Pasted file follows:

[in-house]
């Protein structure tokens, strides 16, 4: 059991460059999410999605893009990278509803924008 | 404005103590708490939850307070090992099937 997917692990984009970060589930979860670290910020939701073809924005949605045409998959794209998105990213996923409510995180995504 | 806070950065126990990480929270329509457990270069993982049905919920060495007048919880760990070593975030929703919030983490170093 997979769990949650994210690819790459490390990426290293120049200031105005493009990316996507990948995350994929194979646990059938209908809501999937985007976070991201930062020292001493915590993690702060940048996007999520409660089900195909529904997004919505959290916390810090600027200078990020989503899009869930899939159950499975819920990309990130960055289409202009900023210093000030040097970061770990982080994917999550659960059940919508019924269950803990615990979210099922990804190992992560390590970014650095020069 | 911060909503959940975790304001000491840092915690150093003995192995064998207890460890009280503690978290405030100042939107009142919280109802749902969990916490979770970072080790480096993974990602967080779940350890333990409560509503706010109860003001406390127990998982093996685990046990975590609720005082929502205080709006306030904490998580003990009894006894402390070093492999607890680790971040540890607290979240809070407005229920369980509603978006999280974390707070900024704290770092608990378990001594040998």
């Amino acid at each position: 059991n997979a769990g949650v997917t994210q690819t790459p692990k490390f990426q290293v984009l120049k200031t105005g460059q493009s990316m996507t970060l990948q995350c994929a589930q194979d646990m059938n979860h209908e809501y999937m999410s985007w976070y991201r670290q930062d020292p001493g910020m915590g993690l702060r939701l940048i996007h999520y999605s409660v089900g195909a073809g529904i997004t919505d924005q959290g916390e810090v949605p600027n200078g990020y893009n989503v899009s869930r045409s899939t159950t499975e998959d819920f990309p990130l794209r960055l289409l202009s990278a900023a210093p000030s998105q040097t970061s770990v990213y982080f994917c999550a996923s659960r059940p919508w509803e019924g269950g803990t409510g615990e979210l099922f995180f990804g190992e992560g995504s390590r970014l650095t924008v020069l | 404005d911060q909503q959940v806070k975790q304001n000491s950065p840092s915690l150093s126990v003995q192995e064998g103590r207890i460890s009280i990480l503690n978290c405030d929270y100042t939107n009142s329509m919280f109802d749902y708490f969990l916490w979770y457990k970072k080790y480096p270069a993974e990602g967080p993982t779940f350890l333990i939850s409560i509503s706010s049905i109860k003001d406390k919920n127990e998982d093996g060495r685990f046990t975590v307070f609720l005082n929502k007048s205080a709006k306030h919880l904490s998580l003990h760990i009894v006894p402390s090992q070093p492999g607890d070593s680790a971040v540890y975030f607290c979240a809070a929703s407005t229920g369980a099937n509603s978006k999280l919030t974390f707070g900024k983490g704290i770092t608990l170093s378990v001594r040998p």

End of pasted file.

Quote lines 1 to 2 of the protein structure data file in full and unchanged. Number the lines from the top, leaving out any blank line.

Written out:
[in-house]
């Protein structure tokens, strides 16, 4: 059991460059999410999605893009990278509803924008 | 404005103590708490939850307070090992099937 997917692990984009970060589930979860670290910020939701073809924005949605045409998959794209998105990213996923409510995180995504 | 806070950065126990990480929270329509457990270069993982049905919920060495007048919880760990070593975030929703919030983490170093 997979769990949650994210690819790459490390990426290293120049200031105005493009990316996507990948995350994929194979646990059938209908809501999937985007976070991201930062020292001493915590993690702060940048996007999520409660089900195909529904997004919505959290916390810090600027200078990020989503899009869930899939159950499975819920990309990130960055289409202009900023210093000030040097970061770990982080994917999550659960059940919508019924269950803990615990979210099922990804190992992560390590970014650095020069 | 911060909503959940975790304001000491840092915690150093003995192995064998207890460890009280503690978290405030100042939107009142919280109802749902969990916490979770970072080790480096993974990602967080779940350890333990409560509503706010109860003001406390127990998982093996685990046990975590609720005082929502205080709006306030904490998580003990009894006894402390070093492999607890680790971040540890607290979240809070407005229920369980509603978006999280974390707070900024704290770092608990378990001594040998």